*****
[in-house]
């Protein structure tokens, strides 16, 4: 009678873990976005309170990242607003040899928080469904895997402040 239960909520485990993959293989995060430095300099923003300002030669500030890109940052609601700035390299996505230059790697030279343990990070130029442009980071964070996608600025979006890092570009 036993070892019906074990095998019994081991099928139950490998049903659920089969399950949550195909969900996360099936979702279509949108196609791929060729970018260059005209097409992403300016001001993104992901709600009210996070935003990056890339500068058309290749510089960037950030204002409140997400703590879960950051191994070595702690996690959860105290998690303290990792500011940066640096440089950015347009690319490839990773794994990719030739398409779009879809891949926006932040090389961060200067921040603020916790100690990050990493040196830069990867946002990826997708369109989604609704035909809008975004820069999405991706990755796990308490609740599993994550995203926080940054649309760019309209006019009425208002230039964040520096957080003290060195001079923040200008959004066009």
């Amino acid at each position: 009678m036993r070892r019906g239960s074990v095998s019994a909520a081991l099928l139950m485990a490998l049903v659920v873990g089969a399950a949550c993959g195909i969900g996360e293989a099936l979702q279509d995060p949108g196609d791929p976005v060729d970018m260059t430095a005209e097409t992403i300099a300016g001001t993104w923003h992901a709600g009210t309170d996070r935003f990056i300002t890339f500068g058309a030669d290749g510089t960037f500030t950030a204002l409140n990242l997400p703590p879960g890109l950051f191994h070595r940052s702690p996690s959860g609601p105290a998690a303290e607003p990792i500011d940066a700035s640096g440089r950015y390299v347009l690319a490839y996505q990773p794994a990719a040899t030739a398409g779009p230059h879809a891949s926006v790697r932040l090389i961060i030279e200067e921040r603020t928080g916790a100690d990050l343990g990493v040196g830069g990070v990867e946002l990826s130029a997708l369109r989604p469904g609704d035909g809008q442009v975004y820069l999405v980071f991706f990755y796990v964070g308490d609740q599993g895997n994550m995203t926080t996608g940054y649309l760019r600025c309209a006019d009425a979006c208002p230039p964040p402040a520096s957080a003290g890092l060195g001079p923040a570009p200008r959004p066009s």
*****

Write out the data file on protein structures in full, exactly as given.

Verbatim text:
[in-house]
């Protein structure tokens, strides 16, 4: 009678873990976005309170990242607003040899928080469904895997402040 239960909520485990993959293989995060430095300099923003300002030669500030890109940052609601700035390299996505230059790697030279343990990070130029442009980071964070996608600025979006890092570009 036993070892019906074990095998019994081991099928139950490998049903659920089969399950949550195909969900996360099936979702279509949108196609791929060729970018260059005209097409992403300016001001993104992901709600009210996070935003990056890339500068058309290749510089960037950030204002409140997400703590879960950051191994070595702690996690959860105290998690303290990792500011940066640096440089950015347009690319490839990773794994990719030739398409779009879809891949926006932040090389961060200067921040603020916790100690990050990493040196830069990867946002990826997708369109989604609704035909809008975004820069999405991706990755796990308490609740599993994550995203926080940054649309760019309209006019009425208002230039964040520096957080003290060195001079923040200008959004066009």
């Amino acid at each position: 009678m036993r070892r019906g239960s074990v095998s019994a909520a081991l099928l139950m485990a490998l049903v659920v873990g089969a399950a949550c993959g195909i969900g996360e293989a099936l979702q279509d995060p949108g196609d791929p976005v060729d970018m260059t430095a005209e097409t992403i300099a300016g001001t993104w923003h992901a709600g009210t309170d996070r935003f990056i300002t890339f500068g058309a030669d290749g510089t960037f500030t950030a204002l409140n990242l997400p703590p879960g890109l950051f191994h070595r940052s702690p996690s959860g609601p105290a998690a303290e607003p990792i500011d940066a700035s640096g440089r950015y390299v347009l690319a490839y996505q990773p794994a990719a040899t030739a398409g779009p230059h879809a891949s926006v790697r932040l090389i961060i030279e200067e921040r603020t928080g916790a100690d990050l343990g990493v040196g830069g990070v990867e946002l990826s130029a997708l369109r989604p469904g609704d035909g809008q442009v975004y820069l999405v980071f991706f990755y796990v964070g308490d609740q599993g895997n994550m995203t926080t996608g940054y649309l760019r600025c309209a006019d009425a979006c208002p230039p964040p402040a520096s957080a003290g890092l060195g001079p923040a570009p200008r959004p066009s």